Market News & Analysis


Top Story

ECB Preview: Mario Draghi’s Last Policy Decision

After eight years at the helm, today will be the last time we will see Mario Draghi deliver a press conference following the European Central Bank’s monetary policy decision. At the time of writing at midday in London, the euro was trading lower ahead of the ECB and as the markets awaited the EU’s decision on whether to extend the Brexit deadline to January 31. European stocks were higher, following on yesterday’s rebound on Wall Street.  

The outgoing ECB President Mario Draghi is almost certain not to announce any new changes following last month’s rate cut and QE relaunch, but the Italian will face some pressing questions - make no mistake about it. Last month’s moves to cut rates further into negative and restart bond-buying has proved controversial to say the least, with the ECB’s Governing Council being split about the decision: the heads of the German, French, Dutch and Austrian central banks have all voiced opposition against parts of the package.

But Mr Draghi will no doubt try and make a strong plea in support of the stimulus package and spend a bulk of the time explaining and justifying that decision. With the eurozone economy continuing to weaken, it is probably going to be easier for him to make a strong case for the need to keep policy extraordinarily loose compared to, say, the Fed’s Jay Powell.

Indeed, the latest Eurozone Purchasing Managers’ Index (PMI) data released this morning showed German manufacturing activity contracted again in October while growth in the services sector slowed down further. However, there was good news from France, where both sectors expanded – but only just in the case of manufacturing. However, this was not enough to lift the Eurozone manufacturing PMI average out of contraction, as it remained at 57.7 in October.

Overall, with the Eurozone inflation dropping to a three-year low of 0.8% and well below the ECB’s 2% target, and GDP annual growth rate at just 1.2% and falling, Mario Draghi will depart at a time when the economy is slowing down.

But it is not fair to blame Draghi or the ECB for the slowdown. Clearly, monetary policy alone is not enough to support a fragile economy. Draghi may once again call for looser fiscal policy from European governments – especially with Brexit and US-China trade spat still fully unresolved – although it is likely that his pleas will fall on deaf ears.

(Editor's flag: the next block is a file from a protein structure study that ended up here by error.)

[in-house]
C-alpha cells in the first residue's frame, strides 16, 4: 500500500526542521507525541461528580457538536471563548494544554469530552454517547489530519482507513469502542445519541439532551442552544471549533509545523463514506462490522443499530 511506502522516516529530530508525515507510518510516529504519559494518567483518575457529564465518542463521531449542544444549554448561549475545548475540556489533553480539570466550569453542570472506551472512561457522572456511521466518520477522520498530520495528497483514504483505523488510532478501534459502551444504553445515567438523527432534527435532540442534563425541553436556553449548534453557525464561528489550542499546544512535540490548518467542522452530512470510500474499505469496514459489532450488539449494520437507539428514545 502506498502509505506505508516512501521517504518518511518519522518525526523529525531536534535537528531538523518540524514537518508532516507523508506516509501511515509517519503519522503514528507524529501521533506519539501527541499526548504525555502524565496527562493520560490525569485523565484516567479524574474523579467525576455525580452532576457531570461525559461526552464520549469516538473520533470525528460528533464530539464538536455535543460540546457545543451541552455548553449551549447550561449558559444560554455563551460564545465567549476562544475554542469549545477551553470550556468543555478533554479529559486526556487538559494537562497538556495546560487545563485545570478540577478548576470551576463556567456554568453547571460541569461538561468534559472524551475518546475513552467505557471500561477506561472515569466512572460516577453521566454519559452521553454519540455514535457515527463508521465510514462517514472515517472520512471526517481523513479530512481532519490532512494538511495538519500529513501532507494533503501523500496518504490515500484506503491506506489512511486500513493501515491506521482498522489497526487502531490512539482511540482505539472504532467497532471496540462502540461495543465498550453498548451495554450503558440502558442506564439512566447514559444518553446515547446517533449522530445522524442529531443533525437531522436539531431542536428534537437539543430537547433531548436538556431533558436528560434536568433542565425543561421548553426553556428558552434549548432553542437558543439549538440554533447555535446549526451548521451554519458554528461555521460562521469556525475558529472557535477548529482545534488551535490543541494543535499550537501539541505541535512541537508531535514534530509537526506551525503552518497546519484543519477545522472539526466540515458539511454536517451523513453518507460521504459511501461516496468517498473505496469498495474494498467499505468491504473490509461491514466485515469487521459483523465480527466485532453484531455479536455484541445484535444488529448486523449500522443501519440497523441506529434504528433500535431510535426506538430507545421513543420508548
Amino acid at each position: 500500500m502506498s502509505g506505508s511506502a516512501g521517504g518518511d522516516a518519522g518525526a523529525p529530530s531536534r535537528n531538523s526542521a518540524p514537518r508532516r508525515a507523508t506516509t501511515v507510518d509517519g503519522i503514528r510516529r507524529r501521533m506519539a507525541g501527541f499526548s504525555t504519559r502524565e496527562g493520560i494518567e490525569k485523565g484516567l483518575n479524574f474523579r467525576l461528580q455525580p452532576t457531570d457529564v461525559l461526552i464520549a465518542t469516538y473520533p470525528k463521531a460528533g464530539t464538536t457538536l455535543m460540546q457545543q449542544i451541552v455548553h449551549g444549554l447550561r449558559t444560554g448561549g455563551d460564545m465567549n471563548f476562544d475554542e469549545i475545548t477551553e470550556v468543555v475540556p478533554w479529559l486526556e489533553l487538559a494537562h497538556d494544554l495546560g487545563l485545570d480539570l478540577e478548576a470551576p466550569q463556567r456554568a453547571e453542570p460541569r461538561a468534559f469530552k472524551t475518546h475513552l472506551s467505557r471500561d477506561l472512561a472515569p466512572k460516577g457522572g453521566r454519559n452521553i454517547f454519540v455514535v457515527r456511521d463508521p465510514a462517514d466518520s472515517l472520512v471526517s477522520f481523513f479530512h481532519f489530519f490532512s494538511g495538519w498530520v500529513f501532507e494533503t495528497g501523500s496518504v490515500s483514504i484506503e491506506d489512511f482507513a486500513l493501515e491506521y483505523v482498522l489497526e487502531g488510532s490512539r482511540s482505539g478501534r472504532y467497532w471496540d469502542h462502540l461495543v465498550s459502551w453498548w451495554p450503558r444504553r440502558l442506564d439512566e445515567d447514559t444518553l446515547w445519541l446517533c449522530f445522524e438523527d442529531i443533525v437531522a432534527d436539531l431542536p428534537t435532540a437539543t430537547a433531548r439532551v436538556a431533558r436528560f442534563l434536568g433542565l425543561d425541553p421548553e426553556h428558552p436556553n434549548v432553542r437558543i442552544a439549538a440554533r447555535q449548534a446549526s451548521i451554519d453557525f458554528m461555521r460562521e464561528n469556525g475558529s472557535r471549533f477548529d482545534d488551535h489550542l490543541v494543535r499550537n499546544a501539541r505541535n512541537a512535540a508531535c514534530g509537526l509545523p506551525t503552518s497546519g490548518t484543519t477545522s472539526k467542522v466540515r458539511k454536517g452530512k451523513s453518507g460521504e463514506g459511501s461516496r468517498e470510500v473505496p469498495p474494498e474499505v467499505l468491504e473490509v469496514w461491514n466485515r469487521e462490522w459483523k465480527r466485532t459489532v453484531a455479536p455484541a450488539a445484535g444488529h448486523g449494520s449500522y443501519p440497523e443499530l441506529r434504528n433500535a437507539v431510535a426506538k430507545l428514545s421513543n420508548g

Some would argue even that the ECB under Draghi’s leadership has helped to prevent a bigger slowdown – or a depression, even – following its decisive actions at the height of the Eurozone debt crisis. But deep down, Draghi will probably feel a little more frustrated than he would have liked knowing that his actions have not been enough to stimulate growth. So, he will depart with mixed feelings and his successor Christine Lagarde will no doubt have a lot of work to do.


Source: eSignal and City Index

From time to time, GAIN Capital Australia Pty Ltd (“we”, “our”) website may contain links to other sites and/or resources provided by third parties. These links and/or resources are provided for your information only and we have no control over the contents of those materials, and in no way endorse their content. Any analysis, opinion, commentary or research-based material on our website is for information and educational purposes only and is not, in any circumstances, intended to be an offer, recommendation or solicitation to buy or sell. You should always seek independent advice as to your suitability to speculate in any related markets and your ability to assume the associated risks, if you are at all unsure. No representation or warranty is made, express or implied, that the materials on our website are complete or accurate. We are not under any obligation to update any such material.

As such, we (and/or our associated companies) will not be responsible or liable for any loss or damage incurred by you or any third party arising out of, or in connection with, any use of the information on our website (other than with regards to any duty or liability that we are unable to limit or exclude by law or under the applicable regulatory system) and any such liability is hereby expressly disclaimed.